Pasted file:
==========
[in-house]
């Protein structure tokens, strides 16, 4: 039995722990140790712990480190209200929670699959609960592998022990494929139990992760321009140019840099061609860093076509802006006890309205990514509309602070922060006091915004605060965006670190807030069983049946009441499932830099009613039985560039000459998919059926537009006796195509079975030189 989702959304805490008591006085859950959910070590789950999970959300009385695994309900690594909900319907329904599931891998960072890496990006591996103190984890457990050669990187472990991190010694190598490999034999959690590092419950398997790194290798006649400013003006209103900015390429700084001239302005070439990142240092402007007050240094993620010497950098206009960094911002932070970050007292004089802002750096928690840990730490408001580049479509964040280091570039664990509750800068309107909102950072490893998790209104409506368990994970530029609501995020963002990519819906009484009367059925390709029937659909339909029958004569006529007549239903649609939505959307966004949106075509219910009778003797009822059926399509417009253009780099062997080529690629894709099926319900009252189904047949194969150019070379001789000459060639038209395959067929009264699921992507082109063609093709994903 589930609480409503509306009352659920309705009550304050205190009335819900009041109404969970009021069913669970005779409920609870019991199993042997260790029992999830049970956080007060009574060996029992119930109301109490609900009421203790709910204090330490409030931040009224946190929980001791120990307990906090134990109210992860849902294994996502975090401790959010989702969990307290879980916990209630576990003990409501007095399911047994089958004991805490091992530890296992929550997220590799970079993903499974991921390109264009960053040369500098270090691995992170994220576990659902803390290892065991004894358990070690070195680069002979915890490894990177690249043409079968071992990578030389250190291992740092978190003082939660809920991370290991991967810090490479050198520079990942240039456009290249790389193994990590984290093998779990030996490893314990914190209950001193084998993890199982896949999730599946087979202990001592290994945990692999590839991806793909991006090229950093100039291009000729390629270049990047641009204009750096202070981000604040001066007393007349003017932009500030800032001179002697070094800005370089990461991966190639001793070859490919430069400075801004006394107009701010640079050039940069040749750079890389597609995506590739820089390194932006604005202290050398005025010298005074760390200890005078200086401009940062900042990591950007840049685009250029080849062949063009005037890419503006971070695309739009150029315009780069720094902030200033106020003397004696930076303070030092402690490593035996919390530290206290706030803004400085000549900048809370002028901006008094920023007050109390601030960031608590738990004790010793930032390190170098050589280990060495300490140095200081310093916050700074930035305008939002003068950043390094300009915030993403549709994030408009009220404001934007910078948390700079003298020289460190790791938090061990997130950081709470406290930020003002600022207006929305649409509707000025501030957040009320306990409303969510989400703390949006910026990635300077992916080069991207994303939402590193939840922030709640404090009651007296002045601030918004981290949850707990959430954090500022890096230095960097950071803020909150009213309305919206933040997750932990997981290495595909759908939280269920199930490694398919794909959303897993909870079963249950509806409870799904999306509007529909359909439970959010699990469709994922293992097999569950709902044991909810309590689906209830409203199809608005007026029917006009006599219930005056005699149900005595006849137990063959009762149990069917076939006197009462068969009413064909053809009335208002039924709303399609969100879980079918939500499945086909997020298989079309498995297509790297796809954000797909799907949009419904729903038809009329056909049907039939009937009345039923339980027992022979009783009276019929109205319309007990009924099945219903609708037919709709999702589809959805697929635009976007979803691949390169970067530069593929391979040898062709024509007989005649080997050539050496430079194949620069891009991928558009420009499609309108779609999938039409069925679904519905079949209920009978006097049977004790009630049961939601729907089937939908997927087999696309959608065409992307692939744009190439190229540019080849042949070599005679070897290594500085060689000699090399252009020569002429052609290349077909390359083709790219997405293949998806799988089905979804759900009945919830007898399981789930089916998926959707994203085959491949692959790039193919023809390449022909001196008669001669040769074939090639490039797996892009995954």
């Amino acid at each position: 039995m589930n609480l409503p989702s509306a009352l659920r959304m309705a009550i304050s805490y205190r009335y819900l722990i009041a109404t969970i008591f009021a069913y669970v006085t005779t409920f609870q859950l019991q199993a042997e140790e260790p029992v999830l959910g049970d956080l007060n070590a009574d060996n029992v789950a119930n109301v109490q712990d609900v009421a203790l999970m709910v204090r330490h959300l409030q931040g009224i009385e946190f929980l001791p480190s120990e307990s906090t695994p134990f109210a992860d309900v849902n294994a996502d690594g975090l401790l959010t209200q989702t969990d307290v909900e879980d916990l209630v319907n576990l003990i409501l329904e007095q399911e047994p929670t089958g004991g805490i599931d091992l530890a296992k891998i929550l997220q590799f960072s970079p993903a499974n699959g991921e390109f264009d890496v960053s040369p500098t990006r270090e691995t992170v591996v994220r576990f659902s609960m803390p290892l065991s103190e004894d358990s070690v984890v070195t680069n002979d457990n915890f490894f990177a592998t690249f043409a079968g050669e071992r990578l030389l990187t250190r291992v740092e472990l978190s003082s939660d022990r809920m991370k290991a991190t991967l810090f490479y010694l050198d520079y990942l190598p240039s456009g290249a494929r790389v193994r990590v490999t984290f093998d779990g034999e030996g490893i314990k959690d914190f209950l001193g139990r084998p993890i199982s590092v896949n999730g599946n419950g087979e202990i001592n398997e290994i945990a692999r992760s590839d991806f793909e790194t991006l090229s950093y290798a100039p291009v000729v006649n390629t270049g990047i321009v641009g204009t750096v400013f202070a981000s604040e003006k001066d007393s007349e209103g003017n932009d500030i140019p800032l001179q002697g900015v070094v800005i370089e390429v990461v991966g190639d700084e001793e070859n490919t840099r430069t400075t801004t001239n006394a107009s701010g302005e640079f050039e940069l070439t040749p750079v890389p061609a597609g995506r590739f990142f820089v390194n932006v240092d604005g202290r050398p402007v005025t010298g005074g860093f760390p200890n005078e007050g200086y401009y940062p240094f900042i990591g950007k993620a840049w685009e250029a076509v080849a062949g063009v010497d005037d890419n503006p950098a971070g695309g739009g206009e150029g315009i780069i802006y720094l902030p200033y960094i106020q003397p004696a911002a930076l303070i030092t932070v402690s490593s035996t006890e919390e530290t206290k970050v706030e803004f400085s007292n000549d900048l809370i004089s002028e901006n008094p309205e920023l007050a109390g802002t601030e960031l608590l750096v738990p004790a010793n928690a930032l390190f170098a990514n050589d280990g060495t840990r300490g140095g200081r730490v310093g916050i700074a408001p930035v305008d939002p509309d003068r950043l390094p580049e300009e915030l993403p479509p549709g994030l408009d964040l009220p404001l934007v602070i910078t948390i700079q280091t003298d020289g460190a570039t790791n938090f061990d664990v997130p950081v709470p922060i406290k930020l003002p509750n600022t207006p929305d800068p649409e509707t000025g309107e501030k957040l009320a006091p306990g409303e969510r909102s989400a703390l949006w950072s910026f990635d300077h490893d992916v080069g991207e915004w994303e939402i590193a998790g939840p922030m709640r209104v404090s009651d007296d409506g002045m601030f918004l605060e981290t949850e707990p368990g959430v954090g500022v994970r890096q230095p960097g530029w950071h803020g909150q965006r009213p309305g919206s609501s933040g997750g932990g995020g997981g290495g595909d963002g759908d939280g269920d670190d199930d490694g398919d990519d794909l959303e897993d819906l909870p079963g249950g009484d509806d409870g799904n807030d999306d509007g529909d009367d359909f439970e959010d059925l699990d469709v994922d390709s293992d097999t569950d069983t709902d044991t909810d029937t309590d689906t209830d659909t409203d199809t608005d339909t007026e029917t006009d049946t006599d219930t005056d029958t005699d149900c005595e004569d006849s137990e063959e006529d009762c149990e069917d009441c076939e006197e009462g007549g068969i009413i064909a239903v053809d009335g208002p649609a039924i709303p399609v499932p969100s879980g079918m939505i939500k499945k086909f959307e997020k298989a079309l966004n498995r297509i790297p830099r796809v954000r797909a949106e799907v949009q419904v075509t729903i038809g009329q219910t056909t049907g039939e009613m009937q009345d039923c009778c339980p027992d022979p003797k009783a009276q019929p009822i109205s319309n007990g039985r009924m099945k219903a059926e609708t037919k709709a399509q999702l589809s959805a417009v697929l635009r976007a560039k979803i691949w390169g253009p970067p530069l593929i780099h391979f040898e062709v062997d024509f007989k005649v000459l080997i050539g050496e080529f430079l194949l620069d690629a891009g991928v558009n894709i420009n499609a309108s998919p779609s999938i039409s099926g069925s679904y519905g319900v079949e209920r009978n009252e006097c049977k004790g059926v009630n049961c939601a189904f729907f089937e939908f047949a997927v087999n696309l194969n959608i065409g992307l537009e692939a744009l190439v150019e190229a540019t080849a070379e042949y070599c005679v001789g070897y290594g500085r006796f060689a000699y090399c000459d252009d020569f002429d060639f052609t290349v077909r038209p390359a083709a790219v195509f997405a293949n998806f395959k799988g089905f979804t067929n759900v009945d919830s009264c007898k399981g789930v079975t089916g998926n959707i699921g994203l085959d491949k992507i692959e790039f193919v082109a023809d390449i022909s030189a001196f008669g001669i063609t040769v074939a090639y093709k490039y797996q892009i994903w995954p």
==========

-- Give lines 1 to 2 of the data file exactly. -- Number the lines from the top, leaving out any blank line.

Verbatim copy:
[in-house]
């Protein structure tokens, strides 16, 4: 039995722990140790712990480190209200929670699959609960592998022990494929139990992760321009140019840099061609860093076509802006006890309205990514509309602070922060006091915004605060965006670190807030069983049946009441499932830099009613039985560039000459998919059926537009006796195509079975030189 989702959304805490008591006085859950959910070590789950999970959300009385695994309900690594909900319907329904599931891998960072890496990006591996103190984890457990050669990187472990991190010694190598490999034999959690590092419950398997790194290798006649400013003006209103900015390429700084001239302005070439990142240092402007007050240094993620010497950098206009960094911002932070970050007292004089802002750096928690840990730490408001580049479509964040280091570039664990509750800068309107909102950072490893998790209104409506368990994970530029609501995020963002990519819906009484009367059925390709029937659909339909029958004569006529007549239903649609939505959307966004949106075509219910009778003797009822059926399509417009253009780099062997080529690629894709099926319900009252189904047949194969150019070379001789000459060639038209395959067929009264699921992507082109063609093709994903 589930609480409503509306009352659920309705009550304050205190009335819900009041109404969970009021069913669970005779409920609870019991199993042997260790029992999830049970956080007060009574060996029992119930109301109490609900009421203790709910204090330490409030931040009224946190929980001791120990307990906090134990109210992860849902294994996502975090401790959010989702969990307290879980916990209630576990003990409501007095399911047994089958004991805490091992530890296992929550997220590799970079993903499974991921390109264009960053040369500098270090691995992170994220576990659902803390290892065991004894358990070690070195680069002979915890490894990177690249043409079968071992990578030389250190291992740092978190003082939660809920991370290991991967810090490479050198520079990942240039456009290249790389193994990590984290093998779990030996490893314990914190209950001193084998993890199982896949999730599946087979202990001592290994945990692999590839991806793909991006090229950093100039291009000729390629270049990047641009204009750096202070981000604040001066007393007349003017932009500030800032001179002697070094800005370089990461991966190639001793070859490919430069400075801004006394107009701010640079050039940069040749750079890389597609995506590739820089390194932006604005202290050398005025010298005074760390200890005078200086401009940062900042990591950007840049685009250029080849062949063009005037890419503006971070695309739009150029315009780069720094902030200033106020003397004696930076303070030092402690490593035996919390530290206290706030803004400085000549900048809370002028901006008094920023007050109390601030960031608590738990004790010793930032390190170098050589280990060495300490140095200081310093916050700074930035305008939002003068950043390094300009915030993403549709994030408009009220404001934007910078948390700079003298020289460190790791938090061990997130950081709470406290930020003002600022207006929305649409509707000025501030957040009320306990409303969510989400703390949006910026990635300077992916080069991207994303939402590193939840922030709640404090009651007296002045601030918004981290949850707990959430954090500022890096230095960097950071803020909150009213309305919206933040997750932990997981290495595909759908939280269920199930490694398919794909959303897993909870079963249950509806409870799904999306509007529909359909439970959010699990469709994922293992097999569950709902044991909810309590689906209830409203199809608005007026029917006009006599219930005056005699149900005595006849137990063959009762149990069917076939006197009462068969009413064909053809009335208002039924709303399609969100879980079918939500499945086909997020298989079309498995297509790297796809954000797909799907949009419904729903038809009329056909049907039939009937009345039923339980027992022979009783009276019929109205319309007990009924099945219903609708037919709709999702589809959805697929635009976007979803691949390169970067530069593929391979040898062709024509007989005649080997050539050496430079194949620069891009991928558009420009499609309108779609999938039409069925679904519905079949209920009978006097049977004790009630049961939601729907089937939908997927087999696309959608065409992307692939744009190439190229540019080849042949070599005679070897290594500085060689000699090399252009020569002429052609290349077909390359083709790219997405293949998806799988089905979804759900009945919830007898399981789930089916998926959707994203085959491949692959790039193919023809390449022909001196008669001669040769074939090639490039797996892009995954």